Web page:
It is, therefore, logical to conclude that the systematic use of positive mental attitudes in an organized, progressive, self-improvement program can be a vital influence in helping you lead a healthier life, both emotionally and physically.

Many people in need of help are at a loss as to where they can locate reputable hypnotherapists in their area. You may consult your family physician, county medical society or mental hygiene society. The chairman of the psychology department at your nearest college or university would usually have this information. I maintain a file of over 4,000 doctors located all over the world who practice hypnosis and would be pleased to refer you to doctors located in your locality.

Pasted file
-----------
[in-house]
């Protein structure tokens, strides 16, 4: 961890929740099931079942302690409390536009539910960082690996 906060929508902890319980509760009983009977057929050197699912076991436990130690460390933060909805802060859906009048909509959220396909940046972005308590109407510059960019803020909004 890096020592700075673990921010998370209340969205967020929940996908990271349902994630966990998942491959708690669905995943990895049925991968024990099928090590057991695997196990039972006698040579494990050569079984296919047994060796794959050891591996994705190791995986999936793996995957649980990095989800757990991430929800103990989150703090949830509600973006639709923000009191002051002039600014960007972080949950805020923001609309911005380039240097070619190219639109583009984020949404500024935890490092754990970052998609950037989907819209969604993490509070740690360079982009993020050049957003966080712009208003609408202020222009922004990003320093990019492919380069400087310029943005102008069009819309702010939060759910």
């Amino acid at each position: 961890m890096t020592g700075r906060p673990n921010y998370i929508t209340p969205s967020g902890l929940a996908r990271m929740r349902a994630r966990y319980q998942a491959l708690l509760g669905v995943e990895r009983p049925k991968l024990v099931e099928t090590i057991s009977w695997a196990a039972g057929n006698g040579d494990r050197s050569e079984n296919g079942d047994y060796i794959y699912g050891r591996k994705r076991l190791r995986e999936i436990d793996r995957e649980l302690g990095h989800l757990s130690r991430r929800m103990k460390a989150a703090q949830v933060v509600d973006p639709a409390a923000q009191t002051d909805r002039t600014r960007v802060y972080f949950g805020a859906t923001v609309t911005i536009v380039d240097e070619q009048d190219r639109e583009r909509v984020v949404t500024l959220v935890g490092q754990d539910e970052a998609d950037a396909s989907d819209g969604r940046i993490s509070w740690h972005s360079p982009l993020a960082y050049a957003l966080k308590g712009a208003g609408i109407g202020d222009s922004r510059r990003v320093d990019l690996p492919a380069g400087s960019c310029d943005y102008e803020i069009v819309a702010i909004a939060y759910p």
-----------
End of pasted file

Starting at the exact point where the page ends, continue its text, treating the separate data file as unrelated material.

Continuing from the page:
The following national organizations maintain a specialized list:

American Academy of Child Psychiatry
335 S. Franklin St.
Wilkes-Barre, Pa.

American Academy of Psychoanalysis
750 Park Avenue
New York 21, N. Y.

American Group Psychotherapy Association
2 E. 103rd St.
New York 29, N. Y.

American Psychiatric Association
1700 18th St., N. W.
Washington 9, D. C.

American Psychological Association
1333 16th St., N. W.
Washington, D. C.

American Speech and Hearing Association
10801 Rockville Pike
Rockville, Maryland 20852

National Association for Mental Health
10 Columbus Circle
New York 19, New York

National Association for Retarded Children, Inc.
99 University Place
New York 3, New York

National Council on Alcoholism, Inc.
2 E. 103rd St.
New York 29, N. Y.

National Health Council
1790 Broadway
New York 19, N. Y.

National Institute of Mental Health
U. S. Public Health Service
Bethesda 14, Maryland

Veterans' Administration
Psychiatry & Neurology Service
Department of Medicine